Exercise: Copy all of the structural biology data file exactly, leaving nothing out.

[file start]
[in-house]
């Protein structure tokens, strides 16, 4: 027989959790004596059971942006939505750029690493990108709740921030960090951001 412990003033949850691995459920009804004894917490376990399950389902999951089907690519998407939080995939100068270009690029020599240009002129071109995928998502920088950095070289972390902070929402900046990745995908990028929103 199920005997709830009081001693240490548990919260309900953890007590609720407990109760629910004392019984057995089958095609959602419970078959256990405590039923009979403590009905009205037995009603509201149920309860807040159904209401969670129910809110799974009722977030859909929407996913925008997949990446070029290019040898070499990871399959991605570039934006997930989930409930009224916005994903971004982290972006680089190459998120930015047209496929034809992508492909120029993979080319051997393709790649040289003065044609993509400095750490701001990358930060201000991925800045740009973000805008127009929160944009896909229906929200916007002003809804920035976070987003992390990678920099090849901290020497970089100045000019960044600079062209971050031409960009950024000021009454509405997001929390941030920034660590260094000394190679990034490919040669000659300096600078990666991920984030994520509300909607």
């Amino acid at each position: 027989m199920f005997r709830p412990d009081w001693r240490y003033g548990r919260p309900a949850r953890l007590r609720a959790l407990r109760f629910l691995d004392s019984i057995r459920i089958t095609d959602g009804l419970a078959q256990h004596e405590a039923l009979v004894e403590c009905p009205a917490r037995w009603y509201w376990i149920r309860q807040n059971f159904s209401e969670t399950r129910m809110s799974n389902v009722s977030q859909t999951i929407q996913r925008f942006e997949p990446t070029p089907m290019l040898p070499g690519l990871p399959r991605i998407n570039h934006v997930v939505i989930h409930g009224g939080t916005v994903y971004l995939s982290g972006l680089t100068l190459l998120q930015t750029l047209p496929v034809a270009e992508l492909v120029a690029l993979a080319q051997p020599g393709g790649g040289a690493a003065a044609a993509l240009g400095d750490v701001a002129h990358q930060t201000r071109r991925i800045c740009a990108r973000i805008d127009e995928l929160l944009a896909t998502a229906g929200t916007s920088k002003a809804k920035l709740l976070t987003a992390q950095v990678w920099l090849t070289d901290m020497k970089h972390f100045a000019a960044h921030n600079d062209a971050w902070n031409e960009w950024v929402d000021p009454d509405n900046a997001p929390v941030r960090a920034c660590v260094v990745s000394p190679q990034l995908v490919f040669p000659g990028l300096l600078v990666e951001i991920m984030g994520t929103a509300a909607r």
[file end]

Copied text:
[in-house]
């Protein structure tokens, strides 16, 4: 027989959790004596059971942006939505750029690493990108709740921030960090951001 412990003033949850691995459920009804004894917490376990399950389902999951089907690519998407939080995939100068270009690029020599240009002129071109995928998502920088950095070289972390902070929402900046990745995908990028929103 199920005997709830009081001693240490548990919260309900953890007590609720407990109760629910004392019984057995089958095609959602419970078959256990405590039923009979403590009905009205037995009603509201149920309860807040159904209401969670129910809110799974009722977030859909929407996913925008997949990446070029290019040898070499990871399959991605570039934006997930989930409930009224916005994903971004982290972006680089190459998120930015047209496929034809992508492909120029993979080319051997393709790649040289003065044609993509400095750490701001990358930060201000991925800045740009973000805008127009929160944009896909229906929200916007002003809804920035976070987003992390990678920099090849901290020497970089100045000019960044600079062209971050031409960009950024000021009454509405997001929390941030920034660590260094000394190679990034490919040669000659300096600078990666991920984030994520509300909607």
């Amino acid at each position: 027989m199920f005997r709830p412990d009081w001693r240490y003033g548990r919260p309900a949850r953890l007590r609720a959790l407990r109760f629910l691995d004392s019984i057995r459920i089958t095609d959602g009804l419970a078959q256990h004596e405590a039923l009979v004894e403590c009905p009205a917490r037995w009603y509201w376990i149920r309860q807040n059971f159904s209401e969670t399950r129910m809110s799974n389902v009722s977030q859909t999951i929407q996913r925008f942006e997949p990446t070029p089907m290019l040898p070499g690519l990871p399959r991605i998407n570039h934006v997930v939505i989930h409930g009224g939080t916005v994903y971004l995939s982290g972006l680089t100068l190459l998120q930015t750029l047209p496929v034809a270009e992508l492909v120029a690029l993979a080319q051997p020599g393709g790649g040289a690493a003065a044609a993509l240009g400095d750490v701001a002129h990358q930060t201000r071109r991925i800045c740009a990108r973000i805008d127009e995928l929160l944009a896909t998502a229906g929200t916007s920088k002003a809804k920035l709740l976070t987003a992390q950095v990678w920099l090849t070289d901290m020497k970089h972390f100045a000019a960044h921030n600079d062209a971050w902070n031409e960009w950024v929402d000021p009454d509405n900046a997001p929390v941030r960090a920034c660590v260094v990745s000394p190679q990034l995908v490919f040669p000659g990028l300096l600078v990666e951001i991920m984030g994520t929103a509300a909607r």